If anything, the UK is better positioned to secure a trade deal with India than the EU, although this will not be straightforward. The UK’s desire to curb immigration is likely to lead to tough negotiations. But future UK-India FTA talks may well be an opportunity to negotiate a manageable set of strategic priorities.

The EU is India’s largest trading partner, accounting for around 13% of India’s total trade in goods in 2017. India contributes around 2.3% of total EU trade and is the EU’s ninth biggest trade partner. Trade in goods between the EU and India grew by three times over 2002-18, from €28 billion to €91 billion.

Services are also an important component of EU-India trade. Eurostat data shows that Indian services exports to the EU were €16.6 billion in 2018, while imports were €17.1 billion. The sector has also attracted foreign direct investment from the EU, including Germany, the Netherlands, France, Italy and Belgium, as well as the UK.

Sticking points

Talks between the EU and India broke down in 2013, after it became clear that reaching an agreement on the demands for tariff reductions and market access, as well as the inclusion of social, environmental and human rights clauses would be impossible. Discussions resumed in 2018, which led to the declaration of an EU-India strategic partnership. While this agreement helped to resume the talks, it mainly reaffirmed current ties rather than tackling any of the issues that caused the trade agreement discussions to stall initially.

From the EU’s perspective, the main sticking points were drug patents, tariffs for second-hand cars, agriculture, services, rules of origin and an unacceptable list of sensitive items. The EU is adamant about negotiating a stronger intellectual property regime and a sustainable development chapter with social and environmental clauses, which India is unwilling to include in the trade agreement.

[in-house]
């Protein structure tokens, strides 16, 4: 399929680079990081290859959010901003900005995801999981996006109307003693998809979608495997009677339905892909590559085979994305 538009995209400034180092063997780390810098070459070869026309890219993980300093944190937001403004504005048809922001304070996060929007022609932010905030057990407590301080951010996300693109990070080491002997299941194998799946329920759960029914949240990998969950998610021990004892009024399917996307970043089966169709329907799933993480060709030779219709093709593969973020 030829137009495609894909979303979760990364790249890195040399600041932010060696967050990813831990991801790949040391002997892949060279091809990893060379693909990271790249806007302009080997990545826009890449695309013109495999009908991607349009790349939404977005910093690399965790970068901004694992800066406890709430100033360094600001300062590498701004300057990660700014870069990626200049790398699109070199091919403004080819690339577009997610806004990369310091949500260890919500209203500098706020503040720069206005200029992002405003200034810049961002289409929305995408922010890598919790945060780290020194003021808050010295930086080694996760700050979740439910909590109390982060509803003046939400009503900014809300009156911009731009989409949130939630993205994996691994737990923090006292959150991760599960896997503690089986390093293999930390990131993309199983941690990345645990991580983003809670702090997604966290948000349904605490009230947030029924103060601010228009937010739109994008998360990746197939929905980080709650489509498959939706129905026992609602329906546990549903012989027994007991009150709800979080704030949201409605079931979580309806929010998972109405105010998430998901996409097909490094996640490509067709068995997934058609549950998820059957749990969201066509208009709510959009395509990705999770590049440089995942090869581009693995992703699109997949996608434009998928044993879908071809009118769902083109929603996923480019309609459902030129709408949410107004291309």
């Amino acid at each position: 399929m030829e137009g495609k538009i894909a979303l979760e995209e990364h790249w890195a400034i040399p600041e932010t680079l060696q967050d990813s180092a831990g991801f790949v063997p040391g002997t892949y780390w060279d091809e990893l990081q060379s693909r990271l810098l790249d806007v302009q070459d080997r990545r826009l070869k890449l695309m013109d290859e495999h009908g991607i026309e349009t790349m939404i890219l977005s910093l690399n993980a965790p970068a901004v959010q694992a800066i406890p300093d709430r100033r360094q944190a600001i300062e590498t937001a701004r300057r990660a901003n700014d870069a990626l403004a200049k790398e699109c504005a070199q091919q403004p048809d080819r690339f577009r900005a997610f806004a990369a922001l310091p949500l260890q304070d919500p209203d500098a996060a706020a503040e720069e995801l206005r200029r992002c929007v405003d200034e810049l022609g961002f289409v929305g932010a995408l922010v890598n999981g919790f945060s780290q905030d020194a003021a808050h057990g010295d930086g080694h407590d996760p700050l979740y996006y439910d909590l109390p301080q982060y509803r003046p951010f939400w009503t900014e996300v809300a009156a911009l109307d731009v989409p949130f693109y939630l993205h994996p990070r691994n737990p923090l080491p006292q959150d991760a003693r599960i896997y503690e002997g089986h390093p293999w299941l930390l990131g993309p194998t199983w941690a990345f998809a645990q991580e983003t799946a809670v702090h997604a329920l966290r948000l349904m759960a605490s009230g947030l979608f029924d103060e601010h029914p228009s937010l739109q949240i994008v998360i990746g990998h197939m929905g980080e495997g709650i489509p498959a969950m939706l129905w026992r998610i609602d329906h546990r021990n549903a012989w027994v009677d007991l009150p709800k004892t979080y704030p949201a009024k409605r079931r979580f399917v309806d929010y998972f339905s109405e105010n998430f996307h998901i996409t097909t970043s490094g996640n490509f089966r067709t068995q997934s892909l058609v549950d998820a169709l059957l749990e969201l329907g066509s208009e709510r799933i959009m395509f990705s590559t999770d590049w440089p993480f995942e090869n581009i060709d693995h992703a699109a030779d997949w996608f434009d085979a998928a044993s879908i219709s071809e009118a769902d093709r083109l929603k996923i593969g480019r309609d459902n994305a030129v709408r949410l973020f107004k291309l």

Plus, the EU wants detailed provisions for investor-state dispute settlement (ISDS) after India cancelled 20 bilateral investment protection treaties with individual EU countries in 2016. The ISDS demand is not acceptable to India and current regulations require foreign investors to resolve their problems in Indian courts for a period of five years before pursuing a claim under international law.

India views the proposed trade deal as an opportunity to address issues it has with the way the two sides trade in services. In particular, India wants more visas to be granted to its skilled workers in the services industry. This has been a longstanding demand.

After Brexit, this demand is unlikely to fade. But, at a time when all EU member states are grappling with a “migration crisis” any loosening of visa rules is highly unlikely. India has also been demanding status as a “data-secure nation”, which will reduce compliance costs for Indian software providers. But, given EU concerns over regulatory norms and data-privacy standards it is unlikely that the EU will agree to this demand.